419 Seasonal Cycle of Cross Equatorial Flow in the Central Equatorial Indian Ocean

Tuesday, 9 January 2018
Exhibit Hall 3 (ACC) (Austin, Texas)
Michael J. McPhaden, PMEL, Seattle, WA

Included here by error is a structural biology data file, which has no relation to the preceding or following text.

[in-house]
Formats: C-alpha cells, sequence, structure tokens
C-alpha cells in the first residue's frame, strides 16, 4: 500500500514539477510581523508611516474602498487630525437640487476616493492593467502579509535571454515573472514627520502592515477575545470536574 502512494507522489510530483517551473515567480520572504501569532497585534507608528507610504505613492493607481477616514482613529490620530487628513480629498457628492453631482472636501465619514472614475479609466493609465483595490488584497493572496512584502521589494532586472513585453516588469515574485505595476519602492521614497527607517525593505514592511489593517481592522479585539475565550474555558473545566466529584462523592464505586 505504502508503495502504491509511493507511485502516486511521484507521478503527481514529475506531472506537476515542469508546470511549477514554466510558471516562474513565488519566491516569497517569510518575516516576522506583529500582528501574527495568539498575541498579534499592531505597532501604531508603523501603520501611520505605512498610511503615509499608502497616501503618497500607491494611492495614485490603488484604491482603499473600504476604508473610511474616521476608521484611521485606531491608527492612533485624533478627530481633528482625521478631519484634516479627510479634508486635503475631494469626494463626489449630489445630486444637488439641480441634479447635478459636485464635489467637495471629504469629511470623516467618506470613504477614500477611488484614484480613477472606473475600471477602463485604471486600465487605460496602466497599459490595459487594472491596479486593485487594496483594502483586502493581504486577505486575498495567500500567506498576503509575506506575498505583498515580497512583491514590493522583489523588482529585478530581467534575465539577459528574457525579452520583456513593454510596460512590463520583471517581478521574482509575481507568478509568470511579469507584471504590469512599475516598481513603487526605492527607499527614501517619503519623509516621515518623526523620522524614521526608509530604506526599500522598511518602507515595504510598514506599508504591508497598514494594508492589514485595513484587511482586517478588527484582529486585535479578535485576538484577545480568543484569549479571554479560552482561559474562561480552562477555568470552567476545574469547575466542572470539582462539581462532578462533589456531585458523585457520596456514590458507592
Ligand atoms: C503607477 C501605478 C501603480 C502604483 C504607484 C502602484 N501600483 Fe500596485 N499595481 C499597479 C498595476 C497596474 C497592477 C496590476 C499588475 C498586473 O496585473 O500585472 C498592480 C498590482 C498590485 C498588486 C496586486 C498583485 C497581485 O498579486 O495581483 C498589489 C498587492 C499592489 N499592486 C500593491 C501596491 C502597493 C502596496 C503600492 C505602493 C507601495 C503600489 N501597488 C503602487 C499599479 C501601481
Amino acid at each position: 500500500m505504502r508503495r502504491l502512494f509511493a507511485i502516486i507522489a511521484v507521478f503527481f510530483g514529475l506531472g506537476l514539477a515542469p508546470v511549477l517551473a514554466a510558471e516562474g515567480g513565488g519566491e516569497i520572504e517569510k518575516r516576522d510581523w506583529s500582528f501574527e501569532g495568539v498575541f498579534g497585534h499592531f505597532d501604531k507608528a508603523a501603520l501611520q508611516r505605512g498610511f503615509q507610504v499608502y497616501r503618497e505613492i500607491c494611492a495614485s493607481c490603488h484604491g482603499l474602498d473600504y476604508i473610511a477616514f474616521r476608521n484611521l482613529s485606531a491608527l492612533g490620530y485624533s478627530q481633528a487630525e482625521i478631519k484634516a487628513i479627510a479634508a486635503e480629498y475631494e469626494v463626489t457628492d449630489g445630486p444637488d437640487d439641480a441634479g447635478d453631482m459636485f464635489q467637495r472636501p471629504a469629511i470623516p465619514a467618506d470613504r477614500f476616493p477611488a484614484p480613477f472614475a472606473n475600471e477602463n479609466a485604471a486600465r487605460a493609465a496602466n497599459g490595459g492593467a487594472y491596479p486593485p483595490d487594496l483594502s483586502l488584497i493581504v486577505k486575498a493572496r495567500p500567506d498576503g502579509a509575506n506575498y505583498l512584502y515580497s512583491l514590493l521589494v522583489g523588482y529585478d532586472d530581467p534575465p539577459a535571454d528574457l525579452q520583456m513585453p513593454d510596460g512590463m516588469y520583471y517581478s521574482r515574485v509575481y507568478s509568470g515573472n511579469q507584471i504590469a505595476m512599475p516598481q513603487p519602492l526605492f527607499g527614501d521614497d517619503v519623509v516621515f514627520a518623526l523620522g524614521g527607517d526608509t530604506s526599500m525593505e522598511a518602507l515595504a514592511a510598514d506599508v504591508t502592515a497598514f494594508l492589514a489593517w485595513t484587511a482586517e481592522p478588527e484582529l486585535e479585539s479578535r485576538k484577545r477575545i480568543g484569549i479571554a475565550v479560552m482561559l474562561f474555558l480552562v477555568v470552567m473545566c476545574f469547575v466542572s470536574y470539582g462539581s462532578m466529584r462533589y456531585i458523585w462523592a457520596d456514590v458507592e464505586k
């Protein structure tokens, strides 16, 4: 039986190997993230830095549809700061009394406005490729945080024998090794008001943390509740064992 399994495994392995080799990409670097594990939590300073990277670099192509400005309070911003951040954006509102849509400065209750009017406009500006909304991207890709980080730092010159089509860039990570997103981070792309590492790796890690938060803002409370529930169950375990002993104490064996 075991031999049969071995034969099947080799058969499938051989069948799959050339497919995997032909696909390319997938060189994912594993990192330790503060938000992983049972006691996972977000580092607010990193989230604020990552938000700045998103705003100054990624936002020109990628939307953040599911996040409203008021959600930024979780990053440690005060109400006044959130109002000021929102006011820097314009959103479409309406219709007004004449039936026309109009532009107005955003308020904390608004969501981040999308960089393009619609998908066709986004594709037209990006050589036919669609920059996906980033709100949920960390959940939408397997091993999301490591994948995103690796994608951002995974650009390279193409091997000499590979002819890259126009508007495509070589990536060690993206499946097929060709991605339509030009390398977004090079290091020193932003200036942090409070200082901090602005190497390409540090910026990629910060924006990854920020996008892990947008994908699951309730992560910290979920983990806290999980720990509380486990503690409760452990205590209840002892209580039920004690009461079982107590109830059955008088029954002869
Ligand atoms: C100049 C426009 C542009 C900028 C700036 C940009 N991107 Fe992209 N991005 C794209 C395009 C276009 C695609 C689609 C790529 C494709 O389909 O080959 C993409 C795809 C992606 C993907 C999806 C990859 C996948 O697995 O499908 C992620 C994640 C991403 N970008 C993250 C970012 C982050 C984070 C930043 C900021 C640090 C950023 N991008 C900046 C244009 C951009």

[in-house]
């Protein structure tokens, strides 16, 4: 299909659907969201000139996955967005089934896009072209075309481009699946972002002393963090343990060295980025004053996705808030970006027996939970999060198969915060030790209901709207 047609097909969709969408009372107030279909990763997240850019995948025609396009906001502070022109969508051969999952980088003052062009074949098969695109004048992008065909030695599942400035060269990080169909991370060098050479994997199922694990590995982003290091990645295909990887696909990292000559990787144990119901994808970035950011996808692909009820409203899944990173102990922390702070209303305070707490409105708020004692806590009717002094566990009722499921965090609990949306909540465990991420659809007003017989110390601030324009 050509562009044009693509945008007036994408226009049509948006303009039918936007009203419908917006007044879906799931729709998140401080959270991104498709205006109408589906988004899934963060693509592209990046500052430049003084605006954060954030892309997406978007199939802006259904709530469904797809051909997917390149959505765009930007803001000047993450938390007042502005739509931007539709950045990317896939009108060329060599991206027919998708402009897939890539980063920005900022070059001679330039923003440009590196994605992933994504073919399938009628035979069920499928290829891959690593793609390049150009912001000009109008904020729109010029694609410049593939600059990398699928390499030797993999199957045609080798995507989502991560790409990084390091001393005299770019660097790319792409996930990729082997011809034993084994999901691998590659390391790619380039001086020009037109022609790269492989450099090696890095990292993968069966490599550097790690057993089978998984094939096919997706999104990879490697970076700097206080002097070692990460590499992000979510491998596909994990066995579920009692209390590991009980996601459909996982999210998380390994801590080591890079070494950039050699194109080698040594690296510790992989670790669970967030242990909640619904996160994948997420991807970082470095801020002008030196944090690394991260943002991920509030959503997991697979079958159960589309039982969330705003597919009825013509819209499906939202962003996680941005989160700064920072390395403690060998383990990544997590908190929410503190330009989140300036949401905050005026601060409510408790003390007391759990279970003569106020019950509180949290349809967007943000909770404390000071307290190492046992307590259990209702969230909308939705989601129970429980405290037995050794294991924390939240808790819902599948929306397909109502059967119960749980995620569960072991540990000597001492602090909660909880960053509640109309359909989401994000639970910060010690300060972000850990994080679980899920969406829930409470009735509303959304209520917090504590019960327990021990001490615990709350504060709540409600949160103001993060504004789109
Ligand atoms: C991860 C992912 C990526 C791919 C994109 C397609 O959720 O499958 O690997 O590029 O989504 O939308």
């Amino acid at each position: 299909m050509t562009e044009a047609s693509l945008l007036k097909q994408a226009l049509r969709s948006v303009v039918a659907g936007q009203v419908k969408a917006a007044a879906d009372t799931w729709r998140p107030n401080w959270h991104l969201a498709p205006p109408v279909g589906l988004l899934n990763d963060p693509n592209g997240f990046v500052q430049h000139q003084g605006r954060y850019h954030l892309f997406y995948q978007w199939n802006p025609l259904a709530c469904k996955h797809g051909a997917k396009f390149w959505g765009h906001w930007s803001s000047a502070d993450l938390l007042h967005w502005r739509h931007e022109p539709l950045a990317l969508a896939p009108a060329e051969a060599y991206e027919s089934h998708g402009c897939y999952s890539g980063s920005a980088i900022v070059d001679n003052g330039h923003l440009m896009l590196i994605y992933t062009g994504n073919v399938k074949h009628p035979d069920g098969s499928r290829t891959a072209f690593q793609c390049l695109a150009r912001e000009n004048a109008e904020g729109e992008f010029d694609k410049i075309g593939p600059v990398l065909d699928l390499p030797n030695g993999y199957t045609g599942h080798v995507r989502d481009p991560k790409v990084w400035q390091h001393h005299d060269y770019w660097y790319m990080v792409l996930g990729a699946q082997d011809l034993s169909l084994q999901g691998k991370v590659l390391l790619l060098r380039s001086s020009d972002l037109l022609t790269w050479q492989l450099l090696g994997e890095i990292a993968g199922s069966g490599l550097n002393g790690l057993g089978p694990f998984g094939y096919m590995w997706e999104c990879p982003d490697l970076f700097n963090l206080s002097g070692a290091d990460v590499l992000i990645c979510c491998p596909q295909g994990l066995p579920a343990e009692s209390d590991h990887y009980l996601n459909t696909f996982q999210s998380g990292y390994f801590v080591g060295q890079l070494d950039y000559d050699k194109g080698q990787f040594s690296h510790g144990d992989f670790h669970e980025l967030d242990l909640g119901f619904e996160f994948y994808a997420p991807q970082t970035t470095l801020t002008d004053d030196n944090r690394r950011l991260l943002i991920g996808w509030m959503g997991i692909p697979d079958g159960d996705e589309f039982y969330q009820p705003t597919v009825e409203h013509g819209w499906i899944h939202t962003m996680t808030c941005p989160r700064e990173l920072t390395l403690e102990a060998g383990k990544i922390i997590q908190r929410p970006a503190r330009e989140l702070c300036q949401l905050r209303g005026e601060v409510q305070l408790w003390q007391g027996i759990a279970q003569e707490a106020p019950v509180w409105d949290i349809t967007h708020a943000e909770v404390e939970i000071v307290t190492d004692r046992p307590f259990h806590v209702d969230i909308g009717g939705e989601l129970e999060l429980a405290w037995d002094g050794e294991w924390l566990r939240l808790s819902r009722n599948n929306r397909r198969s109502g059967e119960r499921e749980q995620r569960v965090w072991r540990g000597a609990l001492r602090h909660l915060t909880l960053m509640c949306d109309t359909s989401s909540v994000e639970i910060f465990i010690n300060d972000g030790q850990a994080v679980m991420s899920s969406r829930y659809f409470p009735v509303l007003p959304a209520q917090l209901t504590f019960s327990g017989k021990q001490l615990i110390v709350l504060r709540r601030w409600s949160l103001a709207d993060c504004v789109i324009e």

This study investigates the seasonal cycle of cross equatorial flow in the upper layers of central equatorial Indian Ocean and its relation to monsoon forcing. Cross equatorial flow from the summer to the winter hemisphere in the Indian Ocean is an important regulator of the Earth’s energy balance on seasonal time scales. For this study we use the most comprehensive set of moored velocity measurements in the Indian Ocean to date, namely as set of acoustic Doppler current profiler (ADCP) measurements along 80.5°E for the period 2004-13. Cross equatorial transports during boreal summer and winter indicate that a quasi-steady Sverdrup transport balance dominates the seasonal cycle of upper-layer meridional currents. In addition, semi-annually varying westerly monsoon transition winds force Ekman convergence in the surface layer and set up transient zonal pressure gradients that drive seasonally enhanced meridional geostrophic divergence in the thermocline. Thus, a mean downwelling circulation prevails along the equator such that, in contrast to the trade wind driven Pacific and Atlantic Oceans, an equatorial cold tongue does not develop in the Indian Ocean. These results quantify expectations from ocean circulation theories with a high degree of confidence given the length of the data records. A unique feature of the circulation in the Indian Ocean, the so-called “equatorial roll” first identified in numerical model simulations, is also documented in the observations.
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